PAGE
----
Many auto majors are reopening their facilities after long shutdowns triggered by the coronavirus pandemic, but the demand for cars might not pick up as quickly as they hope amid a dire economic situation.
“Believe me, they want to sell cars and there’s gonna be incentives to get these cars sold because people are gonna be getting check stimulus around the world. And they’re hoping and praying that they are going to use that to purchase a vehicle,” auto industry expert Lauren Fix told RT’s Boom Bust.
However, the $1,200 checks the US government provided as part of its massive program to keep the economy afloat are unlikely to be spent on a purchase like this as people need cash for essential items like groceries, John Quelch, Dean of Miami Business School, noted during the discussion.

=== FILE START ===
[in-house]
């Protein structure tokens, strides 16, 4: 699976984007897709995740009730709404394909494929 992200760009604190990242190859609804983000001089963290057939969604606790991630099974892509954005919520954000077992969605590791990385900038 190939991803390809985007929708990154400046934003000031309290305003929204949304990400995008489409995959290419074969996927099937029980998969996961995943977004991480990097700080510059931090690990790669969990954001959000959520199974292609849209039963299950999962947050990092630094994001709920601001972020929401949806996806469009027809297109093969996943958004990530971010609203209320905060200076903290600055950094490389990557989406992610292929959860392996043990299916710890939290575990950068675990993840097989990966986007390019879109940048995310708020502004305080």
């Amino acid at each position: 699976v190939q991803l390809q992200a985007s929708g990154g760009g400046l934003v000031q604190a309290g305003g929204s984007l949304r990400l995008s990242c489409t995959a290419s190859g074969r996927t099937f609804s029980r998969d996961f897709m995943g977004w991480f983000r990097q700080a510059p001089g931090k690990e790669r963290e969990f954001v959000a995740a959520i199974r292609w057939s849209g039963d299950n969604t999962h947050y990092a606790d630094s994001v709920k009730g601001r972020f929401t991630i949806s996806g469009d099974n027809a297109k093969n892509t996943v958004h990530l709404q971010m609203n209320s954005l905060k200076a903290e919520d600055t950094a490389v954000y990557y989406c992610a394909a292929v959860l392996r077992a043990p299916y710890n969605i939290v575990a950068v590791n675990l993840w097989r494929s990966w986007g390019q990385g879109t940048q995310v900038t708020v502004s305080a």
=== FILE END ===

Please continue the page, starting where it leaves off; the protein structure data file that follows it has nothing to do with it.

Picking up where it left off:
“Using those checks, and by the way the checks aren’t that big in the first place, to subsidize the purchase of a new car – that’s pretty unlikely,” the professor said.
Moreover, governments around the globe need new incentives like those introduced after 2008 to boost the depressed demand.
“The situation is reminiscent of the situation in 2008, the Great Recession, when the US government initiated the well known Cash for Clunkers program,” he said, referring to a $3 billion initiative aimed at motivating people to trade in their older car for a new one.
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